Another object of the present invention is to provide such a high speed network for a relatively large number of processors which may be microprocessors that are coupled across a common backplane by the network.
It is still another object of the present invention to provide a network for a relatively large number of processors that can be expanded to accommodate even greater numbers of processors.
In order to accomplish the above-identified objects, the present invention is directed toward a network formed of one or more local transfer busses, which are adapted to transfer information in a serial-by-byte manner from one of a number of processors coupled to the bus to another processor, and to a bus arbiter which controls the priority of which processor gets access to the bus. Information transfer on the bus is time multiplexed so that, when the demand for a number of processors to communicate with one another exists, a plurality of data transfers is occuring with each transmitting processor inserting a byte on the bus during consecutive time slots, each processor transmitting one byte at a time as allocated by the bus arbiter.
It is, then, a feature of the present invention to provide an information transfer bus for a plurality of processors coupled thereto and a bus arbiter to assign access of the bus to respective ones of said processors so that data transfer on the bus is time multiplexed with processor access being controlled by the bus arbiter.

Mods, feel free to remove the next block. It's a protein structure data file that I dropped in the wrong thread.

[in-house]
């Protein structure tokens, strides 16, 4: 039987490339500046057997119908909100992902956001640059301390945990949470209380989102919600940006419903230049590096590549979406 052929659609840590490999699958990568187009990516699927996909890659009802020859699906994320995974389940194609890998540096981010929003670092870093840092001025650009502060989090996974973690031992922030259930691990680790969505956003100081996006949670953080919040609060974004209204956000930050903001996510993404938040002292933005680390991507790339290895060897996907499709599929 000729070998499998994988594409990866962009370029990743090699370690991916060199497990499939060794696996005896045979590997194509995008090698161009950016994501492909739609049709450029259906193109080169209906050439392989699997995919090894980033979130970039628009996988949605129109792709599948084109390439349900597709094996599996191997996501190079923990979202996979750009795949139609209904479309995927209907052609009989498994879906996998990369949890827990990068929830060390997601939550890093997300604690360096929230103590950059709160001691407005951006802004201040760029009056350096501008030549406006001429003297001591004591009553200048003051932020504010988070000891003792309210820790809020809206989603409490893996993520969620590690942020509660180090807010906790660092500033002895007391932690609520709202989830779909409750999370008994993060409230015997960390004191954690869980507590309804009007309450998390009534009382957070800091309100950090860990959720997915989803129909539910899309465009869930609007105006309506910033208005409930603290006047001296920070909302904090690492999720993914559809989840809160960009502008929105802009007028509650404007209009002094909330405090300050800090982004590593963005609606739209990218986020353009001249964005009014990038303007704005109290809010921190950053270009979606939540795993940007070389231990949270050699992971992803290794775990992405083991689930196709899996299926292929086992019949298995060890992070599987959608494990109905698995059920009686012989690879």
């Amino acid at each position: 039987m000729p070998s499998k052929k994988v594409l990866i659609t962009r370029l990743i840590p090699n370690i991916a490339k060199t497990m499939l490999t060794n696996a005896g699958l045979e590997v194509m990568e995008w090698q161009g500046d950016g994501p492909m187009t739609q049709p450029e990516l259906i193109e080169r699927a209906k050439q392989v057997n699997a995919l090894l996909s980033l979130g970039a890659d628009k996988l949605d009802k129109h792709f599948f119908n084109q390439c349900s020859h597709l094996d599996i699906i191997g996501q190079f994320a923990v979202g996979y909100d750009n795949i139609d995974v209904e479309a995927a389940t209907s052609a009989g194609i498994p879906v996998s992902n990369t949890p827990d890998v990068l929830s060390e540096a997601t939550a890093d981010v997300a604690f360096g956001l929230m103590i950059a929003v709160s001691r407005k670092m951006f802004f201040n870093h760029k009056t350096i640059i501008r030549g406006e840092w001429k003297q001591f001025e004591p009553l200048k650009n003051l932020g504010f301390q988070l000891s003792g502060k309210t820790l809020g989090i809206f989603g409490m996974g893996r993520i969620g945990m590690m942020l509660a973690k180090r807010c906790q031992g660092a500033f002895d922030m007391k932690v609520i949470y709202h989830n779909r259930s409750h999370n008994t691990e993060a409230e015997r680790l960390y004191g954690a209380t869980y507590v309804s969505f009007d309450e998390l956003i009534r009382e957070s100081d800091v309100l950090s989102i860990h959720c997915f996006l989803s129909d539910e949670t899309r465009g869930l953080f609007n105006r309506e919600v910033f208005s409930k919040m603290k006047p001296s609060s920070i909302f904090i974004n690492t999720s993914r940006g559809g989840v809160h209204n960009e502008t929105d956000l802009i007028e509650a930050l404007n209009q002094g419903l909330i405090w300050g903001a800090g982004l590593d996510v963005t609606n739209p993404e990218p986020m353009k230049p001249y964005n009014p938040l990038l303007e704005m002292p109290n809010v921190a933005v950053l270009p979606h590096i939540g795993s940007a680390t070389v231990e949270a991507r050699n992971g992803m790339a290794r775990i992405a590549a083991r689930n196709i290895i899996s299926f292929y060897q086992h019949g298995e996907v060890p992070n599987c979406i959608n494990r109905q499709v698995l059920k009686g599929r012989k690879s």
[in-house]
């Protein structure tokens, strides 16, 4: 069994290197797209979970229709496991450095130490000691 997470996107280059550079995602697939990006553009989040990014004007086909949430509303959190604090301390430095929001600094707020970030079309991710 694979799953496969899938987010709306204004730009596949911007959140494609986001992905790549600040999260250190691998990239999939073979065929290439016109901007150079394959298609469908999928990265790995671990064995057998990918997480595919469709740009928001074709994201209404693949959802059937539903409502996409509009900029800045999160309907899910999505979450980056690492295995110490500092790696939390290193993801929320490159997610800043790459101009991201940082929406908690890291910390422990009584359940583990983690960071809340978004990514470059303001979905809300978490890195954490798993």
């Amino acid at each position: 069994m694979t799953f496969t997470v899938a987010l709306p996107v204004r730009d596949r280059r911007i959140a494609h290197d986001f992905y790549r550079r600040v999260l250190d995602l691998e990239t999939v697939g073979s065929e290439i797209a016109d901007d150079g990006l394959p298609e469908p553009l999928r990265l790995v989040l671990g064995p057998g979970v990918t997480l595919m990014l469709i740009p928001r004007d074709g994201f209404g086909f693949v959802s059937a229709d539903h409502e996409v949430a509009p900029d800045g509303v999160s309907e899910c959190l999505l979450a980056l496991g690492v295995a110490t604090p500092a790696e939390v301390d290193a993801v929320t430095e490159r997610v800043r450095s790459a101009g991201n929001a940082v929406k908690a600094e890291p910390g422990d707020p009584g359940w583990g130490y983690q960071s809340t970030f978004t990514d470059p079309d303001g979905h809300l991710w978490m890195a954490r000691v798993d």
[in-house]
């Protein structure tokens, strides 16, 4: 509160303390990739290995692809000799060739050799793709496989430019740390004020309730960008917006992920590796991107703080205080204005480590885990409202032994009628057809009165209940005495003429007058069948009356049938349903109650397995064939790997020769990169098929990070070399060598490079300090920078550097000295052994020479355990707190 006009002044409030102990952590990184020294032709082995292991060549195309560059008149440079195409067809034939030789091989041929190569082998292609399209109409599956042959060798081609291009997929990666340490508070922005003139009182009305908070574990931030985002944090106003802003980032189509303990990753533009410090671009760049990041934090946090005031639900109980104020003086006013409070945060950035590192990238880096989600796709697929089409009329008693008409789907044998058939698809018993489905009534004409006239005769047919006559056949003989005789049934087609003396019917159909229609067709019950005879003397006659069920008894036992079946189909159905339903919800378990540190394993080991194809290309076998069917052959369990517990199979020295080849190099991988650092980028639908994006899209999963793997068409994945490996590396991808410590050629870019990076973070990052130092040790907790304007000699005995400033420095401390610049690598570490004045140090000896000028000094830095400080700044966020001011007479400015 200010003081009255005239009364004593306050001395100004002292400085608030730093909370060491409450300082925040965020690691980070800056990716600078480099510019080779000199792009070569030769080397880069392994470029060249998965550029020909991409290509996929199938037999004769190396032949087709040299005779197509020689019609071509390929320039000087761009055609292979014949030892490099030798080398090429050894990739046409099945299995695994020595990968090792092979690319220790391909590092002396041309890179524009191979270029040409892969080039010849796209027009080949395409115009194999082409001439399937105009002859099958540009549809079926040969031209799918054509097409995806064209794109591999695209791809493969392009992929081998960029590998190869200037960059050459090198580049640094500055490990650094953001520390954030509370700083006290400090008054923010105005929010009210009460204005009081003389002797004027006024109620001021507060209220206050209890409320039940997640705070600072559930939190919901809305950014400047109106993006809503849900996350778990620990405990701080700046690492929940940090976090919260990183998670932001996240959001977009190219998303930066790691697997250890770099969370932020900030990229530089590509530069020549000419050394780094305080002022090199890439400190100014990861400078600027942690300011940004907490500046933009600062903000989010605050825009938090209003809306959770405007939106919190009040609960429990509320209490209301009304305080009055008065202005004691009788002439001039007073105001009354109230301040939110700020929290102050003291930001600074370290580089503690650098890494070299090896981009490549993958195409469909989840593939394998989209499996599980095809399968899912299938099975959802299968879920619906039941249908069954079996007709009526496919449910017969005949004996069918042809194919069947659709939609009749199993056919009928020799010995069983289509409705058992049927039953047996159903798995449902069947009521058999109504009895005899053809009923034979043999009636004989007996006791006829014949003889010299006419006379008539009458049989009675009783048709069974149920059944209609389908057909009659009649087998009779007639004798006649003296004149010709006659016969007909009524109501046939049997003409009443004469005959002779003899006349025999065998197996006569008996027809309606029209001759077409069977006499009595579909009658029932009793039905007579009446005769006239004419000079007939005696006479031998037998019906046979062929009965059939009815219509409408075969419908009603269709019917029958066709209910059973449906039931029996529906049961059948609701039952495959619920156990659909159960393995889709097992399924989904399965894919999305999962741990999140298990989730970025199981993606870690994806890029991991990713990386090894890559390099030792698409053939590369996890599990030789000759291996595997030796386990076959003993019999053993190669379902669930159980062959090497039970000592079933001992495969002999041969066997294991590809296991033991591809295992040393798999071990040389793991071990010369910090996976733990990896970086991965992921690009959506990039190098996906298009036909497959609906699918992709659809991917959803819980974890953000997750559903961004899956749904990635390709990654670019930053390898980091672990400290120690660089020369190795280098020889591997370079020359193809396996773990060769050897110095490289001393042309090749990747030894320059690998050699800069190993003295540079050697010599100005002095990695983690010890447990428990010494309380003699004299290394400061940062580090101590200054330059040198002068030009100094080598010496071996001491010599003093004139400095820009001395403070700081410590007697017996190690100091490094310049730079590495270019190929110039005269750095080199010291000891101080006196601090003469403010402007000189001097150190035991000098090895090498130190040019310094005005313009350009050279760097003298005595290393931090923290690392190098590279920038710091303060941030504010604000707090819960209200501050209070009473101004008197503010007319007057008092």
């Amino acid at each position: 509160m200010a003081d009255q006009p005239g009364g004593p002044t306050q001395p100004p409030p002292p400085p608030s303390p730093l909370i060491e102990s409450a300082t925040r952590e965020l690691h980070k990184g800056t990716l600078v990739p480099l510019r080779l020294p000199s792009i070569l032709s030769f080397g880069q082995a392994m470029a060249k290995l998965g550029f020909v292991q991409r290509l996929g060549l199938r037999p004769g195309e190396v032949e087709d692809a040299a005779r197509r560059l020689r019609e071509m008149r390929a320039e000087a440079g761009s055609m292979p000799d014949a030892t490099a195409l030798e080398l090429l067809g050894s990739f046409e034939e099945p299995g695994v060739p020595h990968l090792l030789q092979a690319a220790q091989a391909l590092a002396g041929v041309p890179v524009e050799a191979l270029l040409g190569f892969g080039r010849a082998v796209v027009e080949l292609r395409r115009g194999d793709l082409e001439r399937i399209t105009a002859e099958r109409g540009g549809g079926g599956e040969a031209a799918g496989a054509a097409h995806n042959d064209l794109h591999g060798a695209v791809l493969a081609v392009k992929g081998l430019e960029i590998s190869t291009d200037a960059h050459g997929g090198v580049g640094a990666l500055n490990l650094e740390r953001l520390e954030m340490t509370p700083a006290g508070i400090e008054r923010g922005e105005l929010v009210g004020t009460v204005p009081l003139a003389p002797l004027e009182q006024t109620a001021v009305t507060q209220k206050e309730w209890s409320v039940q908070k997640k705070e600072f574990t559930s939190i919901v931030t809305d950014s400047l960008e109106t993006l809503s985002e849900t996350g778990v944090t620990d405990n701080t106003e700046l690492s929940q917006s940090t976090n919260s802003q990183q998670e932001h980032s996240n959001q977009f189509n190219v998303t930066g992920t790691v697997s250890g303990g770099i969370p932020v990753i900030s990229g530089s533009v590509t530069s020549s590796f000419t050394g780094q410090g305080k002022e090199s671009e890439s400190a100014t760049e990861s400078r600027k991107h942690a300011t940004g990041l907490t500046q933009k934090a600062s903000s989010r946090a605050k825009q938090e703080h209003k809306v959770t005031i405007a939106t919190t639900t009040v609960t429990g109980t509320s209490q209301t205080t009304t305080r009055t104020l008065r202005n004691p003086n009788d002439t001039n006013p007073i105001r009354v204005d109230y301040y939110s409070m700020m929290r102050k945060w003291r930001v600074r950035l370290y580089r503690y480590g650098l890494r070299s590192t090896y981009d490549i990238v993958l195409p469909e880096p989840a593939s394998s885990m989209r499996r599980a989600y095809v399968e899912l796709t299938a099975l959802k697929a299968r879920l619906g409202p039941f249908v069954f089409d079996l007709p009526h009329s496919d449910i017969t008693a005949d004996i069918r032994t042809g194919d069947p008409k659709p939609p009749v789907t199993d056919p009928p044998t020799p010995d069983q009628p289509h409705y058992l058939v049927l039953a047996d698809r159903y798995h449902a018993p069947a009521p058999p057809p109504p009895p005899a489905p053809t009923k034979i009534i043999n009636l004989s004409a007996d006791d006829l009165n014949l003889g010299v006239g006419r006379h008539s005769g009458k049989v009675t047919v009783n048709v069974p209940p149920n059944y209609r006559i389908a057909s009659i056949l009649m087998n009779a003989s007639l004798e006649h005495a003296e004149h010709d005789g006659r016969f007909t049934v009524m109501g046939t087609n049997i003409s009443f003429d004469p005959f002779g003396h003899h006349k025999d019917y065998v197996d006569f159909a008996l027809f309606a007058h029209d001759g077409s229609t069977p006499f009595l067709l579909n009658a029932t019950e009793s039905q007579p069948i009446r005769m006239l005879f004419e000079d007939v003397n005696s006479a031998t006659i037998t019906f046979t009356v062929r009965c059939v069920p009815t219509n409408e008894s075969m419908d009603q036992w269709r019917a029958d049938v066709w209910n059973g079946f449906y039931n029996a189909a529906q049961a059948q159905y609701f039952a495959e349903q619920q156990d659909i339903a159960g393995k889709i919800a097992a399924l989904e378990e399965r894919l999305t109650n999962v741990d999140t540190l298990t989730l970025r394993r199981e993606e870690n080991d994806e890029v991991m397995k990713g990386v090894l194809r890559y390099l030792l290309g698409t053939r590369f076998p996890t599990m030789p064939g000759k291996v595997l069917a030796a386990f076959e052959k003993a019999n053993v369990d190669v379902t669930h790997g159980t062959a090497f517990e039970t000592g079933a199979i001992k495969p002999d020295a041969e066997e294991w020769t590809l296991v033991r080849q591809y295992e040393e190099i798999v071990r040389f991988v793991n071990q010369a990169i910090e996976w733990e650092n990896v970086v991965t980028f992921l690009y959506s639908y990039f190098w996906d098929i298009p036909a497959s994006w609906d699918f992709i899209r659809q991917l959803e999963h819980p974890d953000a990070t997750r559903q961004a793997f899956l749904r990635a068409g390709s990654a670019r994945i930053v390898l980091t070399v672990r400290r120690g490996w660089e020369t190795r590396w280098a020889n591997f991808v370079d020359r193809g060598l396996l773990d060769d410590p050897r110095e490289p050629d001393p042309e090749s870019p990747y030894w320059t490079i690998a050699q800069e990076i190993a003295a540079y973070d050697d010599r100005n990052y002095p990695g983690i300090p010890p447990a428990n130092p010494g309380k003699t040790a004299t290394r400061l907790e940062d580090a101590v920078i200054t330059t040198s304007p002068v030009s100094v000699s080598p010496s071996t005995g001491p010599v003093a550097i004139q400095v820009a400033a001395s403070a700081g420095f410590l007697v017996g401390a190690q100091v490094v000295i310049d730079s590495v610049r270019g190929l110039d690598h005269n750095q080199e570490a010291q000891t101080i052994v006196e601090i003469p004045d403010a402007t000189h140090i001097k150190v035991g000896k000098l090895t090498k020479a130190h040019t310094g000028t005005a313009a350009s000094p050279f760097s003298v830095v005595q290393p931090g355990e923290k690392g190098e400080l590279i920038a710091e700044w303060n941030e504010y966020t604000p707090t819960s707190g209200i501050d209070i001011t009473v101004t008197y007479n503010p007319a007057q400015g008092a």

It is another feature of the present invention to provide such a bus arbiter which may be connected to other bus arbiters by system busses so that the network of concurrent processors can be expanded as required.
The above and other objects and advantages of the present invention will become more readily apparent from a review of the following specification when taken in conjunction with the drawings wherein:
FIG. 1 is a diagram of a network of processors employing the present invention;
FIGS. 2A and 2B are sets of waveforms illustrating the timing of the byte transfers as they appear on the bus of the present invention;
FIG. 3 is a diagram illustrating the protocols employed by the respective processors both when they are transmitting and receiving;
FIG. 4 is a more detailed diagram of the local bus connecting the processors and the bus arbiter of FIG. 1;
FIG. 5 is a diagram of the processor module interface provided for each processor module and by which each processor module communicates with the local bus of the present invention;